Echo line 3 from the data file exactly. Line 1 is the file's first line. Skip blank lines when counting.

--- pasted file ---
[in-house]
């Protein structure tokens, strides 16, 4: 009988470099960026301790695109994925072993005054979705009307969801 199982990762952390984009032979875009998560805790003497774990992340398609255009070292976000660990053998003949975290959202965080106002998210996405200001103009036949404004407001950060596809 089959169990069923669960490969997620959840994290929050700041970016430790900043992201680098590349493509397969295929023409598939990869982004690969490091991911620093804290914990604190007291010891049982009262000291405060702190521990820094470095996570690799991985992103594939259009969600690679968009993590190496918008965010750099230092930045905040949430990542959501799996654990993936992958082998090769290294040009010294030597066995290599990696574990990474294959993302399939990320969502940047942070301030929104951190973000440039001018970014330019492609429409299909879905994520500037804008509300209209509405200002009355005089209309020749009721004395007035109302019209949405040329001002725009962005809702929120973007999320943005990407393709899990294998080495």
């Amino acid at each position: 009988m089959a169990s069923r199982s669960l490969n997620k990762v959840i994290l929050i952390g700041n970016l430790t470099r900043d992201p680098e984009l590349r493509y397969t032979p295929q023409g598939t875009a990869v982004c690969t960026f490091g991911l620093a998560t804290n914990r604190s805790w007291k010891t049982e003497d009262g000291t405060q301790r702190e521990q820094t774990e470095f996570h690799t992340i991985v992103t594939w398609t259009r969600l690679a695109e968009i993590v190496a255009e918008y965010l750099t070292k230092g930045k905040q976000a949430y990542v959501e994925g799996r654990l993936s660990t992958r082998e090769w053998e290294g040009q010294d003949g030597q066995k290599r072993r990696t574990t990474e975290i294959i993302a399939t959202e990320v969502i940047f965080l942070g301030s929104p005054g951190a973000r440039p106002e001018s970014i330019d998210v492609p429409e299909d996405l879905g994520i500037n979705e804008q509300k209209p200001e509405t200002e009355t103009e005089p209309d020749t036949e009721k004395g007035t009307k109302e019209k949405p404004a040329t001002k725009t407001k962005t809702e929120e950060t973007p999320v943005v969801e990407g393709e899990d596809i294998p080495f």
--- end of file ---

């Amino acid at each position: 009988m089959a169990s069923r199982s669960l490969n997620k990762v959840i994290l929050i952390g700041n970016l430790t470099r900043d992201p680098e984009l590349r493509y397969t032979p295929q023409g598939t875009a990869v982004c690969t960026f490091g991911l620093a998560t804290n914990r604190s805790w007291k010891t049982e003497d009262g000291t405060q301790r702190e521990q820094t774990e470095f996570h690799t992340i991985v992103t594939w398609t259009r969600l690679a695109e968009i993590v190496a255009e918008y965010l750099t070292k230092g930045k905040q976000a949430y990542v959501e994925g799996r654990l993936s660990t992958r082998e090769w053998e290294g040009q010294d003949g030597q066995k290599r072993r990696t574990t990474e975290i294959i993302a399939t959202e990320v969502i940047f965080l942070g301030s929104p005054g951190a973000r440039p106002e001018s970014i330019d998210v492609p429409e299909d996405l879905g994520i500037n979705e804008q509300k209209p200001e509405t200002e009355t103009e005089p209309d020749t036949e009721k004395g007035t009307k109302e019209k949405p404004a040329t001002k725009t407001k962005t809702e929120e950060t973007p999320v943005v969801e990407g393709e899990d596809i294998p080495f």